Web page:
1. ^ a b Hicks, Jonathan (November 8, 1988). "The Media Business; Marvel Comic Book Unit Being Sold for $82. 5 Million". The New York Times. Retrieved 2011.
  2. ^ "Weddings; Lori A. Feinberg, Steven C. Kany". The New York Times. The New York Times Company. September 24, 1995. Retrieved 2011.
  3. ^ a b c d Welles, Chris (February 10, 1969). "Post-Mortem". New York. pp. 32-36. Retrieved 2011.
  4. ^ a b c Nadel, Nick (August 31, 2009). "The Strange Business History of Marvel Comics". Comics Alliance. Archived from the original on 19 March 2012. Retrieved 2011.
  5. ^ a b c d "Magazines: New Man for Curtis". Time. Time Inc. May 3, 1968. Archived from the original on May 24, 2011. Retrieved 2011.
  6. ^ a b "City History & Info: 9336 Washington (Ince's second)". City of Culver City. Archived from the original on July 10, 2011. Retrieved 2011.
  7. ^ "Records & Briefs New York State Appellate Division". Library of the New York Law Institute. November 4, 1968.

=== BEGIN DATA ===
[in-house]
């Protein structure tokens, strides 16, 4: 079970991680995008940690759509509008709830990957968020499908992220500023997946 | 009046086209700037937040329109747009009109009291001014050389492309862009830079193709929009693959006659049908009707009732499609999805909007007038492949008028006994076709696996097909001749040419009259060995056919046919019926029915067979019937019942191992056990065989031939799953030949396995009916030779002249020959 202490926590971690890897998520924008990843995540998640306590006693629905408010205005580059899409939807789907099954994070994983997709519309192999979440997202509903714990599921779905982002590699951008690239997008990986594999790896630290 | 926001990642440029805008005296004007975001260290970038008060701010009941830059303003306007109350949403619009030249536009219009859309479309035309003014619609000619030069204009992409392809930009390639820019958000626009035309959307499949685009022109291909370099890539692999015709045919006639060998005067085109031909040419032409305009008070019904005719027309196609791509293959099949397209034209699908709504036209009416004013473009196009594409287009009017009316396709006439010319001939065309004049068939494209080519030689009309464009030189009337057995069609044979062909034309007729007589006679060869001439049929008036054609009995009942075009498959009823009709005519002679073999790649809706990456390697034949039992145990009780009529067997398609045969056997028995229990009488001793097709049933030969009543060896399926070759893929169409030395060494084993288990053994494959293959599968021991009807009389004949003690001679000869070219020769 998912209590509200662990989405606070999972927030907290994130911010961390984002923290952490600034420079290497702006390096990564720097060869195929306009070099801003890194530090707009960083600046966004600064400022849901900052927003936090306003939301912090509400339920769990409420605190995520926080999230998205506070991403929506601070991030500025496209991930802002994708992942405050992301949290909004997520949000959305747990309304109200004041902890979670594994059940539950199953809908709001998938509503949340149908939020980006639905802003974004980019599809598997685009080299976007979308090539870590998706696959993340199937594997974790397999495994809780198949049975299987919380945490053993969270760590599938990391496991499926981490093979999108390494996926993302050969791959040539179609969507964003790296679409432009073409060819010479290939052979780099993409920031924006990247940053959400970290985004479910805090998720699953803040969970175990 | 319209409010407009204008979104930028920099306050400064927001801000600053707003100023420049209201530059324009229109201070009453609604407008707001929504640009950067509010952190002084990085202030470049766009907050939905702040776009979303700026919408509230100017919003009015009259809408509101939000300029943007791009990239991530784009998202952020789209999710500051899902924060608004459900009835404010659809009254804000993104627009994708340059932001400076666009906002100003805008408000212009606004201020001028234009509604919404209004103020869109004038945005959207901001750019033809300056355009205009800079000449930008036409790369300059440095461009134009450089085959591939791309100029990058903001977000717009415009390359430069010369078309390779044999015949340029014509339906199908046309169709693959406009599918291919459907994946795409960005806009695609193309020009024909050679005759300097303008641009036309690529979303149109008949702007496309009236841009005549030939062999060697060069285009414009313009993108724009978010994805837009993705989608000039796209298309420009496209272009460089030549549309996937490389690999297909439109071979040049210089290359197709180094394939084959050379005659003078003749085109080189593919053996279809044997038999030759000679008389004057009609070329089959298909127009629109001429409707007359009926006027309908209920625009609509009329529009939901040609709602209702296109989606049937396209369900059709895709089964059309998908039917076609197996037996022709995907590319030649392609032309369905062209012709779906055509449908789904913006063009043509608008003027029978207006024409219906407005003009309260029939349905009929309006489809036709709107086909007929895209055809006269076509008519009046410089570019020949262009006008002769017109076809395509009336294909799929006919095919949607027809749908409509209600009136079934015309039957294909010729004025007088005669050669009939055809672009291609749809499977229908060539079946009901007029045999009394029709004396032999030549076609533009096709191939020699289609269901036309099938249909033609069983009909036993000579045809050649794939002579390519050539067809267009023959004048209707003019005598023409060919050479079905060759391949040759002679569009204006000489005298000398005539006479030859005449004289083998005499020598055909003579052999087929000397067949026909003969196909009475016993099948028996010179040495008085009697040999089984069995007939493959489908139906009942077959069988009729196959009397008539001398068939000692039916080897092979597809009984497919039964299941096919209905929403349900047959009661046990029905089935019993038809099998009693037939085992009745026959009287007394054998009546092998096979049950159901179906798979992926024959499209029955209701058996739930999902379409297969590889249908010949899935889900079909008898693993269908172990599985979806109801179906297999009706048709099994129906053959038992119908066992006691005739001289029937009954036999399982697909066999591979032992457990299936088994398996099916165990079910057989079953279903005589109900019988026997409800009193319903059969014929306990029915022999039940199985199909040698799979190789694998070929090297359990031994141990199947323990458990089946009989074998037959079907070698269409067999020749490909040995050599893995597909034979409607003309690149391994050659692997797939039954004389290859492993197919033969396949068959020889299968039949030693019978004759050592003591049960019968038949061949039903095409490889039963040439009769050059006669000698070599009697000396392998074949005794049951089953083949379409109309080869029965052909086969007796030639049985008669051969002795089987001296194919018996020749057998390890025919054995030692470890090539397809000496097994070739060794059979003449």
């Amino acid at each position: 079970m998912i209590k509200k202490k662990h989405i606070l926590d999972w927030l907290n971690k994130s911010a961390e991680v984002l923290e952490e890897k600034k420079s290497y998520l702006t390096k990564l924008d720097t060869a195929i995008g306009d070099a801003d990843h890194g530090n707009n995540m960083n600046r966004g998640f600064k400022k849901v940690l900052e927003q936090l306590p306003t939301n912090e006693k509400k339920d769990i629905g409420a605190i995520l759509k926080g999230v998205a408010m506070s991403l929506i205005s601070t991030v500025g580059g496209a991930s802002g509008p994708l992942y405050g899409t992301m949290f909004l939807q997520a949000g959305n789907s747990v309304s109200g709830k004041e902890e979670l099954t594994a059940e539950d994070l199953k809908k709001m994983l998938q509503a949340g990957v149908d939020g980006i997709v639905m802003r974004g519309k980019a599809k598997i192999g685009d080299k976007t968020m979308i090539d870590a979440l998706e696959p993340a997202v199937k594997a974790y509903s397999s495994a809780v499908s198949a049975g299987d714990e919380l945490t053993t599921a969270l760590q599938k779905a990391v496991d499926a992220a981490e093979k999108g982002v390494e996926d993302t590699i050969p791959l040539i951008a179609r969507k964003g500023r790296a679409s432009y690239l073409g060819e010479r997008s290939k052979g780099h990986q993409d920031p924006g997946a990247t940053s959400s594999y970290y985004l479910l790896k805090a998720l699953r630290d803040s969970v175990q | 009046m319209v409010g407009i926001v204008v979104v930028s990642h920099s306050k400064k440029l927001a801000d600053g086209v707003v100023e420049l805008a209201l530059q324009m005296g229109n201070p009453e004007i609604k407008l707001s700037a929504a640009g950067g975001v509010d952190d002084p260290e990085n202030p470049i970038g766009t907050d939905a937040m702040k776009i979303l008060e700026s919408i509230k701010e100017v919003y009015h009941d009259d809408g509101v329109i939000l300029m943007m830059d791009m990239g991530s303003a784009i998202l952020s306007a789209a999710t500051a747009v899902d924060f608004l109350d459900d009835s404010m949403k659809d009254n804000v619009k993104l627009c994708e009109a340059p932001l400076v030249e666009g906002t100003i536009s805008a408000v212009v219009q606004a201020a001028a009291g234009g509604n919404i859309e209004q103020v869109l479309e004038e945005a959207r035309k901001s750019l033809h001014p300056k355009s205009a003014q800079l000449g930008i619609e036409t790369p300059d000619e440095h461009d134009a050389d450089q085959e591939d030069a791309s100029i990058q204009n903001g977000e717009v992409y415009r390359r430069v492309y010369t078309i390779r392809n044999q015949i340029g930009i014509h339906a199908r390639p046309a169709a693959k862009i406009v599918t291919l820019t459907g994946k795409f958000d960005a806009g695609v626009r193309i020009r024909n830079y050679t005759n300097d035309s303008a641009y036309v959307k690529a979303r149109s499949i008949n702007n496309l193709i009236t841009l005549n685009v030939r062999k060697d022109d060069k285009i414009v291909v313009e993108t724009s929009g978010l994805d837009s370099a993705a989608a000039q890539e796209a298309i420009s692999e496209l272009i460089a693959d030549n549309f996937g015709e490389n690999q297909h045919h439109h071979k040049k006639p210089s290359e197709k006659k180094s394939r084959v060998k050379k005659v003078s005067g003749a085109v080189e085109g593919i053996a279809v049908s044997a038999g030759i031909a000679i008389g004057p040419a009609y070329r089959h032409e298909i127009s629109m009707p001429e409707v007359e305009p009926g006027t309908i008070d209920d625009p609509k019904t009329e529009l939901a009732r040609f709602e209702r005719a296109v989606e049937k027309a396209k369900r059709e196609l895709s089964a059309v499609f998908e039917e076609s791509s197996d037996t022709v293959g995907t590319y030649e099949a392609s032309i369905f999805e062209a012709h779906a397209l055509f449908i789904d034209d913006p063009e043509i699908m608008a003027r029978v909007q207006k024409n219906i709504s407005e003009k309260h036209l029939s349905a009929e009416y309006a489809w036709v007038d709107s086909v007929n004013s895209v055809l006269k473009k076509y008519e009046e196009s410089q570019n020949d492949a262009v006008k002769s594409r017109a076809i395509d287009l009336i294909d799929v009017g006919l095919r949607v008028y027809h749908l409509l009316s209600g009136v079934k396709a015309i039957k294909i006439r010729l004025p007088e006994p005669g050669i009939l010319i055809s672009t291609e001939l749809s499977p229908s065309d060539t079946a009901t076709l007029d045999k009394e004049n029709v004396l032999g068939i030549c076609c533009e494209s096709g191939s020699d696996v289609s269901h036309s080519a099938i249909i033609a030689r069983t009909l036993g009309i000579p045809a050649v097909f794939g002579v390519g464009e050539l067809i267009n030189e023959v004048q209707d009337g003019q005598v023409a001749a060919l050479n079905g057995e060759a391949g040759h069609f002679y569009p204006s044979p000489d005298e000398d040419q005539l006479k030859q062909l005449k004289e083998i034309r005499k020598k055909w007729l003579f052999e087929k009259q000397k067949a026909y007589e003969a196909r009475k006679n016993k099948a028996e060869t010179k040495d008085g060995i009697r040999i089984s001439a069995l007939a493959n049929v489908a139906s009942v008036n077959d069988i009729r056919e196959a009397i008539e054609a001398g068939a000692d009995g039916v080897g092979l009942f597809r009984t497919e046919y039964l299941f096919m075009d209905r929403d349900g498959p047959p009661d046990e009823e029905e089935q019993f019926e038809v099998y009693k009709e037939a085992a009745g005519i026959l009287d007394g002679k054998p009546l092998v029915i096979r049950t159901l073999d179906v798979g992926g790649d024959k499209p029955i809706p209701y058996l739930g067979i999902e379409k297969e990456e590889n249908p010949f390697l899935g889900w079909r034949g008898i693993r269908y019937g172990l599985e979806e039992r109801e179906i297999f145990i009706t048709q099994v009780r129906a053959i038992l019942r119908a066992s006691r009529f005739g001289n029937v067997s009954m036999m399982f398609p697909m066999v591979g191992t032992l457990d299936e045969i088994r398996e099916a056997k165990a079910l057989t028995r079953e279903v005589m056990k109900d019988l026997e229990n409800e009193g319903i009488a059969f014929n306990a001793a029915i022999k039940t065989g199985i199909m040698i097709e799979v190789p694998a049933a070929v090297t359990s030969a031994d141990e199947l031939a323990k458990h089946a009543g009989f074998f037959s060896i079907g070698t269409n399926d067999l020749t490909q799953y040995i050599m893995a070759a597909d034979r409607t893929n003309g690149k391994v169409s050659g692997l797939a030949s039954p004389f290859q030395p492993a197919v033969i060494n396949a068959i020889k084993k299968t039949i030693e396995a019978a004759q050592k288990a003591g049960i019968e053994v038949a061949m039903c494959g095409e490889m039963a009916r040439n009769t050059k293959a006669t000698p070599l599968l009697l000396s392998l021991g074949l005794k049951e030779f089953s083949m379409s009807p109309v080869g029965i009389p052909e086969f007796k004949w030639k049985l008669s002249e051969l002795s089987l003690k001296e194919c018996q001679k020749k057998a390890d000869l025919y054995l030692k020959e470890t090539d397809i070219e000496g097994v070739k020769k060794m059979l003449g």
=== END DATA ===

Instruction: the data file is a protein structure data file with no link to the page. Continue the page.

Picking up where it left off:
8. ^ a b "Merger Near for Perfect". Tri City Herald. March 20, 1969. p. 21. Archived from the original on January 24, 2013. Retrieved 2011.
  9. ^ Lambert, Bruce (August 4, 1993). "Martin Ackerman, 61, Publisher; Closed The Saturday Evening Post". The New York Times. The New York Times Company. Retrieved 2011.
  10. ^ "Copyrights of Golden-Age Comics". Golden-Age Comic book Superheroes & Villains Encyclopedia. Retrieved 2011.
  11. ^ "Cinerama to Buy Plume & Atwood; Will Acquire 50.5% Interest Held by Perfect Film". The New York Times. The New York Times Company. July 1970. Retrieved 2011.